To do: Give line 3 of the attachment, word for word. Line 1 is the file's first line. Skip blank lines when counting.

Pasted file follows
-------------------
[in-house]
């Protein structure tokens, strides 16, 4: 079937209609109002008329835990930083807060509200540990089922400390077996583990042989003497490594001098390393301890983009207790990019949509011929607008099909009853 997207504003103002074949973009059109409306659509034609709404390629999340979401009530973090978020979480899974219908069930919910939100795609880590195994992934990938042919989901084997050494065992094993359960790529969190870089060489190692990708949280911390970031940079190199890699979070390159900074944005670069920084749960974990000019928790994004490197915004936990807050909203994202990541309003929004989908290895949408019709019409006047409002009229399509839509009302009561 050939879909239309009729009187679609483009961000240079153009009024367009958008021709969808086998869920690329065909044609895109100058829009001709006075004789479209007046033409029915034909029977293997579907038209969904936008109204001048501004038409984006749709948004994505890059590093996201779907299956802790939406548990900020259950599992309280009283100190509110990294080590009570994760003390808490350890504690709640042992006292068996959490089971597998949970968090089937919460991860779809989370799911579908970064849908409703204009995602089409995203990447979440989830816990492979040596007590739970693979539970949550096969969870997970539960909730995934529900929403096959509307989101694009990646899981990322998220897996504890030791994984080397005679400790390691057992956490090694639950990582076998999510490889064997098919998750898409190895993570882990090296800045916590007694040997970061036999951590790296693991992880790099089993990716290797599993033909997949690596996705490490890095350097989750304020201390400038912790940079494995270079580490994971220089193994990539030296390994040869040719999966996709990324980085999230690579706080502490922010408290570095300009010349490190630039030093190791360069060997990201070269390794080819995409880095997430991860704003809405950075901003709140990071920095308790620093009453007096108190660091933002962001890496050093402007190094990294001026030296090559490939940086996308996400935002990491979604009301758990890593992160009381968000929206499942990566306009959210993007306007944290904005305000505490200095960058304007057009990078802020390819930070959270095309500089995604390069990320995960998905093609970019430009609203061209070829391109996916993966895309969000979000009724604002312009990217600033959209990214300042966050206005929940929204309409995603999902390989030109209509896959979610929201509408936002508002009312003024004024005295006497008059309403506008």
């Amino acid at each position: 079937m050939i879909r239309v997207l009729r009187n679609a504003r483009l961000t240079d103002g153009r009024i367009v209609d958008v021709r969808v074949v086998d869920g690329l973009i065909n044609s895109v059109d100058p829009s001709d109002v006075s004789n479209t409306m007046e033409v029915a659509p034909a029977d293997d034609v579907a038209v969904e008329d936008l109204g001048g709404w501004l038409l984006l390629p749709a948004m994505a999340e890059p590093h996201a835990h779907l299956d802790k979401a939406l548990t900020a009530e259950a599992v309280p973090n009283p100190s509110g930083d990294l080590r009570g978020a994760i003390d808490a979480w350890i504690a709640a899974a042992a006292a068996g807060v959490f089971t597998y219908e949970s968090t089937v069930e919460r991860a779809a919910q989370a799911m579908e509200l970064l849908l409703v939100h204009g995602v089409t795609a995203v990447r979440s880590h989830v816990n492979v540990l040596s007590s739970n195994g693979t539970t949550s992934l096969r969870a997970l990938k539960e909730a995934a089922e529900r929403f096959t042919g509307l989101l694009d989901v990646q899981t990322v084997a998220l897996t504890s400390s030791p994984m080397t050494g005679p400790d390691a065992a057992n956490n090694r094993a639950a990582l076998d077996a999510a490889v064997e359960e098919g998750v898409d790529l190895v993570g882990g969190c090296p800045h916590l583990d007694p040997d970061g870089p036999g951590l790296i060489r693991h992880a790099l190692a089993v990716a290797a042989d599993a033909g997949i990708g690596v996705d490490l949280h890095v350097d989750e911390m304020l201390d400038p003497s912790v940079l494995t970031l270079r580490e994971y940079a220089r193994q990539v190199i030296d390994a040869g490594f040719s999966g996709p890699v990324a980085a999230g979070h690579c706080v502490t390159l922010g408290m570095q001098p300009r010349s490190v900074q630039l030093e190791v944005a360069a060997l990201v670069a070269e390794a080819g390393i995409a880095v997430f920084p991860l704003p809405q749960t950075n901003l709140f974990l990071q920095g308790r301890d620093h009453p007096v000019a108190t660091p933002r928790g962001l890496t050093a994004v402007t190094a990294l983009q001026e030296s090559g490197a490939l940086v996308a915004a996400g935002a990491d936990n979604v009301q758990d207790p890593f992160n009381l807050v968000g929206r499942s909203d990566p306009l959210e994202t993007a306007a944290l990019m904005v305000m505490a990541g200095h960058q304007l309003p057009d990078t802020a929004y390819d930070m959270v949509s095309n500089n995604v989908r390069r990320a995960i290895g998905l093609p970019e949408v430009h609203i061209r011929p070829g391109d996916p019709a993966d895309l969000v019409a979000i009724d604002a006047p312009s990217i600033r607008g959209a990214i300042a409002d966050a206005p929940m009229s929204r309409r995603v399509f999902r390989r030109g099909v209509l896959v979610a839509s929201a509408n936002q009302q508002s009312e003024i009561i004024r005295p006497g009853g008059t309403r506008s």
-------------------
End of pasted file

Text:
């Amino acid at each position: 079937m050939i879909r239309v997207l009729r009187n679609a504003r483009l961000t240079d103002g153009r009024i367009v209609d958008v021709r969808v074949v086998d869920g690329l973009i065909n044609s895109v059109d100058p829009s001709d109002v006075s004789n479209t409306m007046e033409v029915a659509p034909a029977d293997d034609v579907a038209v969904e008329d936008l109204g001048g709404w501004l038409l984006l390629p749709a948004m994505a999340e890059p590093h996201a835990h779907l299956d802790k979401a939406l548990t900020a009530e259950a599992v309280p973090n009283p100190s509110g930083d990294l080590r009570g978020a994760i003390d808490a979480w350890i504690a709640a899974a042992a006292a068996g807060v959490f089971t597998y219908e949970s968090t089937v069930e919460r991860a779809a919910q989370a799911m579908e509200l970064l849908l409703v939100h204009g995602v089409t795609a995203v990447r979440s880590h989830v816990n492979v540990l040596s007590s739970n195994g693979t539970t949550s992934l096969r969870a997970l990938k539960e909730a995934a089922e529900r929403f096959t042919g509307l989101l694009d989901v990646q899981t990322v084997a998220l897996t504890s400390s030791p994984m080397t050494g005679p400790d390691a065992a057992n956490n090694r094993a639950a990582l076998d077996a999510a490889v064997e359960e098919g998750v898409d790529l190895v993570g882990g969190c090296p800045h916590l583990d007694p040997d970061g870089p036999g951590l790296i060489r693991h992880a790099l190692a089993v990716a290797a042989d599993a033909g997949i990708g690596v996705d490490l949280h890095v350097d989750e911390m304020l201390d400038p003497s912790v940079l494995t970031l270079r580490e994971y940079a220089r193994q990539v190199i030296d390994a040869g490594f040719s999966g996709p890699v990324a980085a999230g979070h690579c706080v502490t390159l922010g408290m570095q001098p300009r010349s490190v900074q630039l030093e190791v944005a360069a060997l990201v670069a070269e390794a080819g390393i995409a880095v997430f920084p991860l704003p809405q749960t950075n901003l709140f974990l990071q920095g308790r301890d620093h009453p007096v000019a108190t660091p933002r928790g962001l890496t050093a994004v402007t190094a990294l983009q001026e030296s090559g490197a490939l940086v996308a915004a996400g935002a990491d936990n979604v009301q758990d207790p890593f992160n009381l807050v968000g929206r499942s909203d990566p306009l959210e994202t993007a306007a944290l990019m904005v305000m505490a990541g200095h960058q304007l309003p057009d990078t802020a929004y390819d930070m959270v949509s095309n500089n995604v989908r390069r990320a995960i290895g998905l093609p970019e949408v430009h609203i061209r011929p070829g391109d996916p019709a993966d895309l969000v019409a979000i009724d604002a006047p312009s990217i600033r607008g959209a990214i300042a409002d966050a206005p929940m009229s929204r309409r995603v399509f999902r390989r030109g099909v209509l896959v979610a839509s929201a509408n936002q009302q508002s009312e003024i009561i004024r005295p006497g009853g008059t309403r506008s």